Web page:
Monday, January 20, 2014

Liposuctioning an obese fake Barbie? There’s actually an app for that?

I am enough of an old tech fogey that I remember when software applications were rather novel.

Before we had applications, when you wanted your computer to do something for you – like add up some numbers or spit out a report – you had to create a program to do it. Once you had gone to the trouble of coding that program, you, of course, wanted to be able to reuse it for slightly different purposes. So you un-hard-coded parts of the program, and put in placeholders for variables that you could change each time you ran the program.

And, of course, since programming was so darned inaccessible to the everyday, run of the mill employee, when you wanted something done – like a calculation or a report – you put in your request to MIS and waited a couple of months for them to take care of it for you.

Anyway, next thing you – and MIS -  know, there were off the shelf applications that did all the stuff – like add up numbers and spit out reports – that your home-grown programs used to do.

I still remember the thrill of using MultiPlan (early spreadsheet) and WordStar (early word processing).

The thing with applications, back in the day, was that they actually did something useful. (More or less.)

Spreadsheets were more efficient than calculators; word processors were more efficient than typewriters.

Then the games began, but that wasn’t anything I was interested in. (Other than Tetris, which I was rather good at. And WordZap. And FreeCell. And Taipei. Other than that…)

But they were still applications. And while they may not have done anything that was actually useful, they were fun. And most of them were at least mildly challenging in terms of eye-hand coordination, logic, strategy, vocabulary.

Then all of a sudden – thanks, Apple! – it was raining apps.

Needless to say, most aren’t especially useful, and most aren’t especially challenging, lacking even the pretense that there’s anything constructive going on.

In fact, most apps now seem to fall into the category of pure, unadulterated time-waster.

They waste time in ways that, in the good old days, someone might have spent doing a paper-based crossword puzzle, or reading the obituaries, or staring out into space and thinking great or not so great thoughts.

So now, instead of taking out your Giant Book O’ Puzzles, or the local rag, or positioning yourself next to a window – the better to stare off into space – you pull out your iPhone and get to work wasting time electronically.

Into this broad category of time wasters, I’d have to toss Plastic Surgery for Barbie, which, rather than being constructive, is rather reconstructive.


The free game, which was labeled as suitable for children aged nine and over, involved making incisions with a scalpel and performing liposuction.

The description on Google described the overweight girl in the game as "ugly".

After performing a variety of procedures on the girl, she is revealed as a much thinner version of her former self and and users can compare her body before and after the surgery. (Source: BBC)

Now, even by time-wasting standards, which are notoriously low, this one’s a pip. Snarky, nasty, mean-spirited, and seeming without redeeming cultural, intellectual, moral, athletic, or any other value. And well worth the price, which I believe was free.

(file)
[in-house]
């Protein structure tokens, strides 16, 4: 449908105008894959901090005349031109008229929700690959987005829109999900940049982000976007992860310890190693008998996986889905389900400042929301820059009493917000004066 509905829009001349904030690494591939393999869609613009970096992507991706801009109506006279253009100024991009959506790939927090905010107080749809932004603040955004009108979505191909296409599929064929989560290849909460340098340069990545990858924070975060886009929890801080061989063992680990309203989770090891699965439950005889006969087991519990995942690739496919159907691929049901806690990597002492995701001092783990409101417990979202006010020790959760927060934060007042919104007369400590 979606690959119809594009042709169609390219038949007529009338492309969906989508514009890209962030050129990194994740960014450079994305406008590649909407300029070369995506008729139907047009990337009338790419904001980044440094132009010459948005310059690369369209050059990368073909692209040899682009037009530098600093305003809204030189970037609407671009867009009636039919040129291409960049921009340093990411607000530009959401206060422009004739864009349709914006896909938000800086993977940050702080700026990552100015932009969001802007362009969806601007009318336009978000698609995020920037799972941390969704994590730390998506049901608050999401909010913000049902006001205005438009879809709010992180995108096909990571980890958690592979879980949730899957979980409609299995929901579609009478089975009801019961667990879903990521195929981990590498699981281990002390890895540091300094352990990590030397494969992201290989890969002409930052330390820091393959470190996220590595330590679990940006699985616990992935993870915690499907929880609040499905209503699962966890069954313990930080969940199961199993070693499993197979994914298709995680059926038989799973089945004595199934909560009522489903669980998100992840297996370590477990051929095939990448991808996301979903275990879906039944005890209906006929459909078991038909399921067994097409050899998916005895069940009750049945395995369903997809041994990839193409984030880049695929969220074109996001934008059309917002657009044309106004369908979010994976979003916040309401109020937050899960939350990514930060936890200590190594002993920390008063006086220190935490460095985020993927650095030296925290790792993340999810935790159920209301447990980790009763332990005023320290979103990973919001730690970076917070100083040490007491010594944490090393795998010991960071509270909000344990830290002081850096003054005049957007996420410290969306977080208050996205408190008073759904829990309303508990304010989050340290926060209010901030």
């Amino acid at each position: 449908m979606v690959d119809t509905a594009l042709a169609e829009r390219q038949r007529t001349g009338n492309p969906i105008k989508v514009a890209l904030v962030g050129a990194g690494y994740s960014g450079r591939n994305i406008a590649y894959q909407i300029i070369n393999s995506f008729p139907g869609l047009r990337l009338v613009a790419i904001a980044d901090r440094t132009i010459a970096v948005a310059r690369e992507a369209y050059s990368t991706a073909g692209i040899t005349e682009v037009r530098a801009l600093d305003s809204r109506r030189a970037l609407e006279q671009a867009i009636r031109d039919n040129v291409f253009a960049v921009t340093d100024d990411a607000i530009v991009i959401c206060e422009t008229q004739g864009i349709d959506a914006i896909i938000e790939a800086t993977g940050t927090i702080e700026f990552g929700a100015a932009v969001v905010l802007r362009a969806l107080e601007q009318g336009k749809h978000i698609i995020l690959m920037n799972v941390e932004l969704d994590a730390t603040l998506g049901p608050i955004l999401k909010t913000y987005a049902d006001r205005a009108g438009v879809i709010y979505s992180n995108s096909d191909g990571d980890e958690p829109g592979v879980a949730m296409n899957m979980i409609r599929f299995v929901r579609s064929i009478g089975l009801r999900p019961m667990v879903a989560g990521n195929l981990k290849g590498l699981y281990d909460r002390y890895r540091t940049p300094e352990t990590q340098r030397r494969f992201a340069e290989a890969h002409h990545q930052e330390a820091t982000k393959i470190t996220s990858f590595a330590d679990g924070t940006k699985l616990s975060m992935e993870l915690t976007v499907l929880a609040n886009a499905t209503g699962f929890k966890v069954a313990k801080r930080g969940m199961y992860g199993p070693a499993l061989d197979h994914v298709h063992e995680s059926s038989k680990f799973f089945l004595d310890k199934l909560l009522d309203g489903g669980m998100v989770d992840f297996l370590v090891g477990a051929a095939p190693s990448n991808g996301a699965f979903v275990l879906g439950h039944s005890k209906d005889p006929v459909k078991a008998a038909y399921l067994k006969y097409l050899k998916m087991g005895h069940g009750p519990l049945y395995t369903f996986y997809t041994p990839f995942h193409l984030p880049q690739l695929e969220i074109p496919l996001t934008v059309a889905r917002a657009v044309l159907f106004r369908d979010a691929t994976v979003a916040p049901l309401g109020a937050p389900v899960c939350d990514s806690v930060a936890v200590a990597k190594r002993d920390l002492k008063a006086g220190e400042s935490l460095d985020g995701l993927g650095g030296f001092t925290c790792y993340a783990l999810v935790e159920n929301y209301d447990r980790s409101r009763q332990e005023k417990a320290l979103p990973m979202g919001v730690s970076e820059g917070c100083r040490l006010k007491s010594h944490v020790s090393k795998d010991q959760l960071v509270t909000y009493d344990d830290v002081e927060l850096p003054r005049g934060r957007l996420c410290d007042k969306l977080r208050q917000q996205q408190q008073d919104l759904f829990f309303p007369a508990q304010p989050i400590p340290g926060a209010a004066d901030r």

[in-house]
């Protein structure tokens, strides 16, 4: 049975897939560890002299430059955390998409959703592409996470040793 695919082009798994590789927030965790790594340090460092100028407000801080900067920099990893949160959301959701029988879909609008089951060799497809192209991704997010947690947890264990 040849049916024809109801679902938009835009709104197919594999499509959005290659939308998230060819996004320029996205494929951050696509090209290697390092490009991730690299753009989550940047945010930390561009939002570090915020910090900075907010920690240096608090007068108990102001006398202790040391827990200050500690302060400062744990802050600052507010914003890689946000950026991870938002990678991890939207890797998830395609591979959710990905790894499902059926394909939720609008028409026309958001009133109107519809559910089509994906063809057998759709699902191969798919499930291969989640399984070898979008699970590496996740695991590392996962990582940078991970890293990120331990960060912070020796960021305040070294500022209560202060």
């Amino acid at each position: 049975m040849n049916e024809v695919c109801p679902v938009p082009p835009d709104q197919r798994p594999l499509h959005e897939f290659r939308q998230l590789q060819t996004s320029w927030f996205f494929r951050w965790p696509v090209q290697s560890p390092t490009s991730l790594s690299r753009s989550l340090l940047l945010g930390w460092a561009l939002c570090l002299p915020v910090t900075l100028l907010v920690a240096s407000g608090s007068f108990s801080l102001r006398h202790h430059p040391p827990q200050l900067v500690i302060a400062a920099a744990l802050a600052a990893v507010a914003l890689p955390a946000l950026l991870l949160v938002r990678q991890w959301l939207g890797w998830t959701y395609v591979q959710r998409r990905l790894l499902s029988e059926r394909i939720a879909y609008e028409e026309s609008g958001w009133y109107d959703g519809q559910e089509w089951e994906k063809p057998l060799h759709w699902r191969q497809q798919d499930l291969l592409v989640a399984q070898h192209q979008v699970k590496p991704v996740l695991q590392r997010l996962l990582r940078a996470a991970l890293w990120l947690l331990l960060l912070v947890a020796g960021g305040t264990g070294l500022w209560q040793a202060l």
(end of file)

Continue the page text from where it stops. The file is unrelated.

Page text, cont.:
Fortunately or unfortunately, depending on how you choose to look at it, “Plastic Surgery for Barbie is no longer available on the App Store and Google Play has taken down its version, known only as Plastic Surgery.”

This after a Twitter-outcry that the app was snarky, nasty, mean-spirited, sexist and just plain bad, especially given that it was targeted at children as young as 9.

In a statement, former British Association of Aesthetic Plastic Surgeons (Baaps) president Nigel Mercer described the Plastic Surgery for Barbie app as "sexist and disturbing".

He said: "This app blatantly and shamelessly uses child-friendly brand names [such as Barbie] to target young, vulnerable children and exposes them to sexist and disturbing rhetoric as the 'game' critiques the body of a cartoon character who does not conform to an unrealistic beauty standard.

"Even more shockingly, the app then encourages children to utilise surgery - going so far as to include images of syringes, scalpels and liposuction cannulas - to 'fix' the patient, who is described as an 'unfortunate girl'.

Well, it’s hard to argue that Nigel Mercer of BAAPS doesn’t have a point.

And yet it’s also hard not to argue that, however rotten and questionable the taste of this “game,” it’s really up to parents to police the games their kids are playing. Or to use this singularly hideous and nasty app to get into a discussion about body image, superficiality, nonsense “standards,” and the downside of botched plastic surgery. Or even non-botched plastic surgery played out over time.

Given me a wrinkly old lady over a plastic-fantastic-o any old day.

Is there anyone out there – other than Joan Rivers herself – who thinks that Joan Rivers actually looks good, and not rather pathetic?

Anyway, while I don’t think the world needs Plastic Surgery for Barbie, if the developer wants to waste her time creating a free time-wasting application, let her. And if people want to download this and waste time performing liposuction on a cartoon, well, have at it.

Yes, it is unfortunate and shameful that anyone would encourage nine year olds to think along liposuction lines – as debased goes, this is right down there – but surely there’s no reason to ban this application.

Let the market – and the parents – take care of this one on their own.

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